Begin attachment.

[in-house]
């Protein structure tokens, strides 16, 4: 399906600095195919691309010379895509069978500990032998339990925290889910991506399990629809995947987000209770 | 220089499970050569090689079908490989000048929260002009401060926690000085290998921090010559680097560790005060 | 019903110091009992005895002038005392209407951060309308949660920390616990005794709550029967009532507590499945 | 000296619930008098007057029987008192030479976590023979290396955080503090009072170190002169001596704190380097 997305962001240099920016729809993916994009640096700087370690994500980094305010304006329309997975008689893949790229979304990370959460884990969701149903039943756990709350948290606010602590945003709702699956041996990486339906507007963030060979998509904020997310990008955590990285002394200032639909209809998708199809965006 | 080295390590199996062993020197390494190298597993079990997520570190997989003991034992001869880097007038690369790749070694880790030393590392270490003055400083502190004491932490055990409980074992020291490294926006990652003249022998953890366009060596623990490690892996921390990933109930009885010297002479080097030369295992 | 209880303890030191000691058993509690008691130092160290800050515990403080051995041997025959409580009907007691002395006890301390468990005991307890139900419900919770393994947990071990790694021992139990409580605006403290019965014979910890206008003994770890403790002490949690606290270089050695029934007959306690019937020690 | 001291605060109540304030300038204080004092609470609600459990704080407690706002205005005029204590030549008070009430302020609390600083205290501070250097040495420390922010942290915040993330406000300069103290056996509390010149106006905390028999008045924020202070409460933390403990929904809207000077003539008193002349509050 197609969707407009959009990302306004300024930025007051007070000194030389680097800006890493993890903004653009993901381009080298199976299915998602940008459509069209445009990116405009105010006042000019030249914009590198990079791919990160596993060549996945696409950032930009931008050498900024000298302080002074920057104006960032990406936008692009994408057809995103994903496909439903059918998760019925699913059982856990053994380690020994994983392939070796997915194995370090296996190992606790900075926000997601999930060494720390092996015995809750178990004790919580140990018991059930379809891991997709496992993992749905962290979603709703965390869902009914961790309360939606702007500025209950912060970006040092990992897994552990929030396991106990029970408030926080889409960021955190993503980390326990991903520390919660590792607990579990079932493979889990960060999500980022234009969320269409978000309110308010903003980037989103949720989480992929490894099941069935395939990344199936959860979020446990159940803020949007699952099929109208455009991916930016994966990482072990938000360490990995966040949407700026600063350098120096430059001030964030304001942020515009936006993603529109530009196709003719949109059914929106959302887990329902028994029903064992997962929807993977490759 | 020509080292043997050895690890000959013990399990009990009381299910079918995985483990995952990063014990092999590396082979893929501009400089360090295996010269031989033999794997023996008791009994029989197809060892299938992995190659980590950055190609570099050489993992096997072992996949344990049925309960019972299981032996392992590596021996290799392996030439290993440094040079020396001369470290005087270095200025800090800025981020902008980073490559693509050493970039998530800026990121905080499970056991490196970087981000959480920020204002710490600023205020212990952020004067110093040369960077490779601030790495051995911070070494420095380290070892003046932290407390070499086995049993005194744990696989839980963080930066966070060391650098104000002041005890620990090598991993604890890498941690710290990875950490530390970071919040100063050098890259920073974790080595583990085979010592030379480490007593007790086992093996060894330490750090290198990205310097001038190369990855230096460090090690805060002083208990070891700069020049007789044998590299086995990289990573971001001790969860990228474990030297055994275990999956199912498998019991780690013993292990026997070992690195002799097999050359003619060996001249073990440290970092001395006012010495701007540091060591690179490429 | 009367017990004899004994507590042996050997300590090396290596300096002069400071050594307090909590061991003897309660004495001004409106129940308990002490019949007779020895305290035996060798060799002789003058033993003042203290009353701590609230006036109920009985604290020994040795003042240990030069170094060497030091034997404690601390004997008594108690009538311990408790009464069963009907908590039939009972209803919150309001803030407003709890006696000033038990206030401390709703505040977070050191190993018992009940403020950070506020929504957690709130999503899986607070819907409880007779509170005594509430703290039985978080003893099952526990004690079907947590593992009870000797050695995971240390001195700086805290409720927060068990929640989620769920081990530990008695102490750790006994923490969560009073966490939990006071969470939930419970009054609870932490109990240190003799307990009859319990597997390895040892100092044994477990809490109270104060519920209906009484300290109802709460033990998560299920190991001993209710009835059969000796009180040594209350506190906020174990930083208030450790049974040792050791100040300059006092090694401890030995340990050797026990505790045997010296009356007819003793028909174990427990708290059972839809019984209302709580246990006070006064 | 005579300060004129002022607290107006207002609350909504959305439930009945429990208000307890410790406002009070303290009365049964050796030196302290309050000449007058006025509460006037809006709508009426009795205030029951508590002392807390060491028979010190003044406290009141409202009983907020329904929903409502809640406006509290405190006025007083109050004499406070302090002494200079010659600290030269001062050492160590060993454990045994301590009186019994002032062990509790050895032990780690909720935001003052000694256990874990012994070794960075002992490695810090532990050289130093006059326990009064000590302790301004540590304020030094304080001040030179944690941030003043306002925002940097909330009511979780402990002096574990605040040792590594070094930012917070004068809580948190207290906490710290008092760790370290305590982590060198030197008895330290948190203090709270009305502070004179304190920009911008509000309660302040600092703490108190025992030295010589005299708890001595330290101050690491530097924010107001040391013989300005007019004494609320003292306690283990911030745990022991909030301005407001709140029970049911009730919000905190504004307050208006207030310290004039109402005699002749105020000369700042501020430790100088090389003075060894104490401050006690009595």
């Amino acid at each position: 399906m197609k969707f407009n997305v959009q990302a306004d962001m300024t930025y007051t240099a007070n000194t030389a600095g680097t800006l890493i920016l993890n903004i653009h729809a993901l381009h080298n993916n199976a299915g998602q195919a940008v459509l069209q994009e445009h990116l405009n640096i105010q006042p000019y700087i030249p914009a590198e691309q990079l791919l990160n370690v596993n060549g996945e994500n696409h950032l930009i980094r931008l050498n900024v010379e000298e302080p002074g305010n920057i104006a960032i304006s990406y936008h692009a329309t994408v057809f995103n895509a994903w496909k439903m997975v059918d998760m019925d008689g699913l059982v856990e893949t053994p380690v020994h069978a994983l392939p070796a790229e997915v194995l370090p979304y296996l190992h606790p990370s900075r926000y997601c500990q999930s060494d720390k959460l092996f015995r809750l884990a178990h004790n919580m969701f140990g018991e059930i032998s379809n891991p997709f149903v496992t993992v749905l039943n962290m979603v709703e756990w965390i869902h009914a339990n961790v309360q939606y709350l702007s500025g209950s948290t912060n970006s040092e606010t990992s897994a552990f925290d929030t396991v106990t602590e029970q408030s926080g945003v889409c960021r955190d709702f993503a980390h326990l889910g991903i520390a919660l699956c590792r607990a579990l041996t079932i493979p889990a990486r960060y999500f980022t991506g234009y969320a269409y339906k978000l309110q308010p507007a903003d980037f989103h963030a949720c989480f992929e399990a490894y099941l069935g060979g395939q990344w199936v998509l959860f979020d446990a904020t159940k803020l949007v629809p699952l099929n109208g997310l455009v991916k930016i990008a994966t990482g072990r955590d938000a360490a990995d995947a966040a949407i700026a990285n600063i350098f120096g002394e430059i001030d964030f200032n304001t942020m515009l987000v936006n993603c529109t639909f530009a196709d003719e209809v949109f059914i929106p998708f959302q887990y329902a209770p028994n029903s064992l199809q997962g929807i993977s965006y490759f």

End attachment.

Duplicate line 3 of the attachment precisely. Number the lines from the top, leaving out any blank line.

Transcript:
């Amino acid at each position: 399906m197609k969707f407009n997305v959009q990302a306004d962001m300024t930025y007051t240099a007070n000194t030389a600095g680097t800006l890493i920016l993890n903004i653009h729809a993901l381009h080298n993916n199976a299915g998602q195919a940008v459509l069209q994009e445009h990116l405009n640096i105010q006042p000019y700087i030249p914009a590198e691309q990079l791919l990160n370690v596993n060549g996945e994500n696409h950032l930009i980094r931008l050498n900024v010379e000298e302080p002074g305010n920057i104006a960032i304006s990406y936008h692009a329309t994408v057809f995103n895509a994903w496909k439903m997975v059918d998760m019925d008689g699913l059982v856990e893949t053994p380690v020994h069978a994983l392939p070796a790229e997915v194995l370090p979304y296996l190992h606790p990370s900075r926000y997601c500990q999930s060494d720390k959460l092996f015995r809750l884990a178990h004790n919580m969701f140990g018991e059930i032998s379809n891991p997709f149903v496992t993992v749905l039943n962290m979603v709703e756990w965390i869902h009914a339990n961790v309360q939606y709350l702007s500025g209950s948290t912060n970006s040092e606010t990992s897994a552990f925290d929030t396991v106990t602590e029970q408030s926080g945003v889409c960021r955190d709702f993503a980390h326990l889910g991903i520390a919660l699956c590792r607990a579990l041996t079932i493979p889990a990486r960060y999500f980022t991506g234009y969320a269409y339906k978000l309110q308010p507007a903003d980037f989103h963030a949720c989480f992929e399990a490894y099941l069935g060979g395939q990344w199936v998509l959860f979020d446990a904020t159940k803020l949007v629809p699952l099929n109208g997310l455009v991916k930016i990008a994966t990482g072990r955590d938000a360490a990995d995947a966040a949407i700026a990285n600063i350098f120096g002394e430059i001030d964030f200032n304001t942020m515009l987000v936006n993603c529109t639909f530009a196709d003719e209809v949109f059914i929106p998708f959302q887990y329902a209770p028994n029903s064992l199809q997962g929807i993977s965006y490759f």